London - So the dress is blue and black. But there will soon be a white and gold version, after a massive online debate over its true colours drove sales on the British fashion label's website up by more than 300 per cent, according to media reports.
Roman Originals was quick to feature the bodycon dress prominently on its website on Friday, after a photo of it went viral and caused an uproar, with some insisting it was white with gold lace, while others said it was blue with black lace.
Hollywood celebrities from Taylor Swift to Kim Kardashian joined in the debate raging on Twitter, and even Singapore Prime Minister Lee Hsien Loong weighed in on Facebook, saying he saw white and gold.
Roman Originals' online sales soared 347 per cent on Friday, as people who came to look at the dress ended up shopping for other items as well, a company spokesman told Fortune.
The dress, which retails at £50 (S$105), is available in four colour combinations, including white and black.
Roman Originals' fashion director, Ms Michelle Bastock, revealed in an interview with CNN that the company would introduce a white and gold version in about six month's time.
Ms Bastock, who wore the hotly debated dress during the interview, also said the company is coping well with the sudden surge in sales and assured shoppers that they have "plenty in stock" to go around.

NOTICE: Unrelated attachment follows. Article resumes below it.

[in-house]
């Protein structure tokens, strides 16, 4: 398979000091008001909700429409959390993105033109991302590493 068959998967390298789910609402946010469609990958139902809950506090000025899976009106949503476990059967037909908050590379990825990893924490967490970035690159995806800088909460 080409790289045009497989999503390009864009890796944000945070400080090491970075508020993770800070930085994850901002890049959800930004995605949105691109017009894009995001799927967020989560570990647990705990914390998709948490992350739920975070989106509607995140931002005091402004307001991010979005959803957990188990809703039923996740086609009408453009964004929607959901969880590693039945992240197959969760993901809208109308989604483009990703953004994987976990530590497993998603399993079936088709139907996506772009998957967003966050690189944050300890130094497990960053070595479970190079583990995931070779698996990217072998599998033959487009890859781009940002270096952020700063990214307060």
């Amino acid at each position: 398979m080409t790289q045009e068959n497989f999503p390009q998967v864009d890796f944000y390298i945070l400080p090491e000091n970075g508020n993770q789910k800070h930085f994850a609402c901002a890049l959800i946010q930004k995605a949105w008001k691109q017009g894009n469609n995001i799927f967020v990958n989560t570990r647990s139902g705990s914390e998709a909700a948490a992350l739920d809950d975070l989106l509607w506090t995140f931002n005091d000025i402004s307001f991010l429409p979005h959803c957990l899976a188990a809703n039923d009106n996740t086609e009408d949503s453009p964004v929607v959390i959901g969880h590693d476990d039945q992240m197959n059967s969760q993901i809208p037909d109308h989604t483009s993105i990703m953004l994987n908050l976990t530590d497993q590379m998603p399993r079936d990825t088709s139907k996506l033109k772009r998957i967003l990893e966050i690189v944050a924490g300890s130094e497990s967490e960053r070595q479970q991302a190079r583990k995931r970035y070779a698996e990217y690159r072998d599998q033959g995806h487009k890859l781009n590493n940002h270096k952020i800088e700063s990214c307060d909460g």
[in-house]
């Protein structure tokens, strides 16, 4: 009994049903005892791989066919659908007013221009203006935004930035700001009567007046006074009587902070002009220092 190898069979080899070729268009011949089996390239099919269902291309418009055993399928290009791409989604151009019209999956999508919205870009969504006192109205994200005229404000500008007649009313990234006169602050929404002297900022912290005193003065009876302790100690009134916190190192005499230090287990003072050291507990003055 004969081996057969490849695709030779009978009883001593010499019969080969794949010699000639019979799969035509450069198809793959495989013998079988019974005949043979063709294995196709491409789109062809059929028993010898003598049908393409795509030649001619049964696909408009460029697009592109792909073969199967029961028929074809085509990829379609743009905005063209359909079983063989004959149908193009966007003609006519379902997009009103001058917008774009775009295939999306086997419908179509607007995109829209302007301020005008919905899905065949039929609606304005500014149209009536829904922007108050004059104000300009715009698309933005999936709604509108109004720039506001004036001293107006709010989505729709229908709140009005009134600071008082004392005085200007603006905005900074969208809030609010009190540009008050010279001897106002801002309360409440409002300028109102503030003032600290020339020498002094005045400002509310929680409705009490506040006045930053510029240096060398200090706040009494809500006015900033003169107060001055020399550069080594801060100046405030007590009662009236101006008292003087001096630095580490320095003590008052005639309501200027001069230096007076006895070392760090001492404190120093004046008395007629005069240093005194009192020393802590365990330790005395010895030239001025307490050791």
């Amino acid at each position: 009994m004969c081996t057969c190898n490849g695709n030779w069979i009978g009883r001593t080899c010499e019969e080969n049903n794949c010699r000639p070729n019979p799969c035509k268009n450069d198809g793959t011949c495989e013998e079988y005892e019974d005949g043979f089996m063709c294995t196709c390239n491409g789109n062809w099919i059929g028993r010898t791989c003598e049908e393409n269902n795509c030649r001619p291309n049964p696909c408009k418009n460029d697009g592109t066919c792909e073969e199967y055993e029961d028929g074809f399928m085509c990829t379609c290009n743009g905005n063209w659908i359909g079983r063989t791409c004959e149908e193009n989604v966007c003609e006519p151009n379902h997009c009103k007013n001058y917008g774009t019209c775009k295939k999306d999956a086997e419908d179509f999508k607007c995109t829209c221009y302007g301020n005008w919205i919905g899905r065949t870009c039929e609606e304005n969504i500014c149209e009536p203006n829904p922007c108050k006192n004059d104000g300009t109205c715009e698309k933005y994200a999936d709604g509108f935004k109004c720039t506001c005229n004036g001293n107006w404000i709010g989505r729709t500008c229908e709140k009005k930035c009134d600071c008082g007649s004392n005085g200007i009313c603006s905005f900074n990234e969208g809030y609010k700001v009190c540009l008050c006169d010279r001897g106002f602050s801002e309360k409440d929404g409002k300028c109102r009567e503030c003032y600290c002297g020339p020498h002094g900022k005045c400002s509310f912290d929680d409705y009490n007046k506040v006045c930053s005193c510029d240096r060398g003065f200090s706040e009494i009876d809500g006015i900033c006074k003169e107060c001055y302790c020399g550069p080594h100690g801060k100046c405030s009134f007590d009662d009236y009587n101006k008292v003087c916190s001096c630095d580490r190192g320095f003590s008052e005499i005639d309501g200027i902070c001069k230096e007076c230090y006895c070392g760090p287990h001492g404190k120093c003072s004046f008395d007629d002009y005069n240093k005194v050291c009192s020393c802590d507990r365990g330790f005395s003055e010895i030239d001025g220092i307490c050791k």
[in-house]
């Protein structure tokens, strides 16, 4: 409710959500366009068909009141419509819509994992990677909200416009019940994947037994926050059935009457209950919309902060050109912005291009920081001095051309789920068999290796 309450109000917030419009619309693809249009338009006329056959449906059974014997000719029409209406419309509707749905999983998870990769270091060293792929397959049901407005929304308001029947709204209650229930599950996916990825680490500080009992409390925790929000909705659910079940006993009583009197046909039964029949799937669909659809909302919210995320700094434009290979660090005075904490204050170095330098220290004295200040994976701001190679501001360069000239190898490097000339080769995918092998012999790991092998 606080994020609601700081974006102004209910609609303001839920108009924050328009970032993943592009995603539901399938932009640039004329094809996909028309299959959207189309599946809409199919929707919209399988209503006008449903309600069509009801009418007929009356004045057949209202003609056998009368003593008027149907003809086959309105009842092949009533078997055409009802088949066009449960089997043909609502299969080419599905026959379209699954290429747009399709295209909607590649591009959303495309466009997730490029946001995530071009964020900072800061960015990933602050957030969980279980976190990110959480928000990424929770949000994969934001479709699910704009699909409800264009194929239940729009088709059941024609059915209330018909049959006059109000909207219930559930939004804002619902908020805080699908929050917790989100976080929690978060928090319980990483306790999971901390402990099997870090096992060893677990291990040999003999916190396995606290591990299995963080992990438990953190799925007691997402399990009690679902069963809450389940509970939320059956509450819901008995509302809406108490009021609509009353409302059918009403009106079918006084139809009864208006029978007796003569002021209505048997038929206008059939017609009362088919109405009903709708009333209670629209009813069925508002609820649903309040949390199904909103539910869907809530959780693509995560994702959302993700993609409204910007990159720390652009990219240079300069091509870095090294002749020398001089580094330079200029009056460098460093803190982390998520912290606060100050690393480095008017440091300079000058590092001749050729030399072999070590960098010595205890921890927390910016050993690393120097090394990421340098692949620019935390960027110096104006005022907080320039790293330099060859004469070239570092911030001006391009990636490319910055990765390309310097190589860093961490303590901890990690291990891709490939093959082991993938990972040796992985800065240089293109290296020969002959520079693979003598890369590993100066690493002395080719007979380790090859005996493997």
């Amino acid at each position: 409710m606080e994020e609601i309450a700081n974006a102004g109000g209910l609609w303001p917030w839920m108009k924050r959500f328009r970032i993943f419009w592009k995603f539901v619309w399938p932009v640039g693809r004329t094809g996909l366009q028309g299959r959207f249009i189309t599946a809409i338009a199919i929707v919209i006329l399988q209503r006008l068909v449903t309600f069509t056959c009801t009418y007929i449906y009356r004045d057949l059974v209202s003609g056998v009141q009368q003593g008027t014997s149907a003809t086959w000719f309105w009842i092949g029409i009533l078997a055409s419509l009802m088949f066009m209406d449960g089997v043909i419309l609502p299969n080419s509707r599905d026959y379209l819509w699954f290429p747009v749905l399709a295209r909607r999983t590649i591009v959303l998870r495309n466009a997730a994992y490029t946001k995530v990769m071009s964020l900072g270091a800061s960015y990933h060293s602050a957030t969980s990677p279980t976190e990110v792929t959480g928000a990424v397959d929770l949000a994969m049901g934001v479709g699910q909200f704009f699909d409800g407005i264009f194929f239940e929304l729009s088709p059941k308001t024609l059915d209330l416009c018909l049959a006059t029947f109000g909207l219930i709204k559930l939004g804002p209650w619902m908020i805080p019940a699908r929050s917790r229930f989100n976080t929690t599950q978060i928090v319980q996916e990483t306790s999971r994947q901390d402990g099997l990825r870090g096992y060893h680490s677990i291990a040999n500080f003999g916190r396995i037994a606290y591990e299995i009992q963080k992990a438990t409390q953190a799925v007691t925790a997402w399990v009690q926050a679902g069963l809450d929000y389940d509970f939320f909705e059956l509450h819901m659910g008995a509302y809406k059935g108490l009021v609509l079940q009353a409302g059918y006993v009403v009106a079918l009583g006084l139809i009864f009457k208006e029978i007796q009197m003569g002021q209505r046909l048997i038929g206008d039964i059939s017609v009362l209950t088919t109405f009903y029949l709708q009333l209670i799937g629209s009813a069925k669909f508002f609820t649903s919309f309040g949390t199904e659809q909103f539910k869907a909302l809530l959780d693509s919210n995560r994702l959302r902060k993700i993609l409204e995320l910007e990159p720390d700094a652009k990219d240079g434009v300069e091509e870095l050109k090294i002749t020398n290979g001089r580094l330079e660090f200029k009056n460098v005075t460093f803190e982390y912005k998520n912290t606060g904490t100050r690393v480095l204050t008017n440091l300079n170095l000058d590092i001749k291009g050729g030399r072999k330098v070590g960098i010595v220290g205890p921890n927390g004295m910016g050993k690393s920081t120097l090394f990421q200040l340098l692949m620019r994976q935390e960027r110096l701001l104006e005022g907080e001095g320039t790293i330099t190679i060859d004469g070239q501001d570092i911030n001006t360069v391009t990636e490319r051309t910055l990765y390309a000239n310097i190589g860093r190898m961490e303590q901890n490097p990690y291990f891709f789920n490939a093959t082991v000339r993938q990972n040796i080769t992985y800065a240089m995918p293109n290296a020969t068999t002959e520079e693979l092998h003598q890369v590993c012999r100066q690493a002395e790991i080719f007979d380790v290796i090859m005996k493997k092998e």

"We were really surprised and really happy… It's just amazing," she said. "We're really busy. All the teams on the website are going crazy."
It all started when singer Caitlin McNeill, 21, uploaded a picture of a dress worn by her friend's mum on Tumblr with the caption: "Guys please help me - is this dress white and gold, or blue and black? Me and my friends can't agree..."
And then the Internet blew up. A post on BuzzFeed drew more than 2.3 million views, with a poll indicating that 69 per cent of respondents saw white and gold.
There may be a scientific explanation for all the madness on the Internet. According to British physicist Isaac Newton, colour is not inherent to objects.
Humans perceive the colours reflected on the surface of objects through the light that hits the retina at the back of the eyes.
Assistant Professor Reena Garg from the New York Eye and Ear Infirmary of Mount Sinai in New York said those who see the dress as black and blue are "probably seeing the photo as over-exposed, meaning there is too much light, so the colours in the dress appear darker to you after the retina has compensated".
"If you see the dress as white and gold, you're probably seeing the photo as under-exposed, meaning there is too little light and the colours in the dress appear lighter to you after the retina has compensated."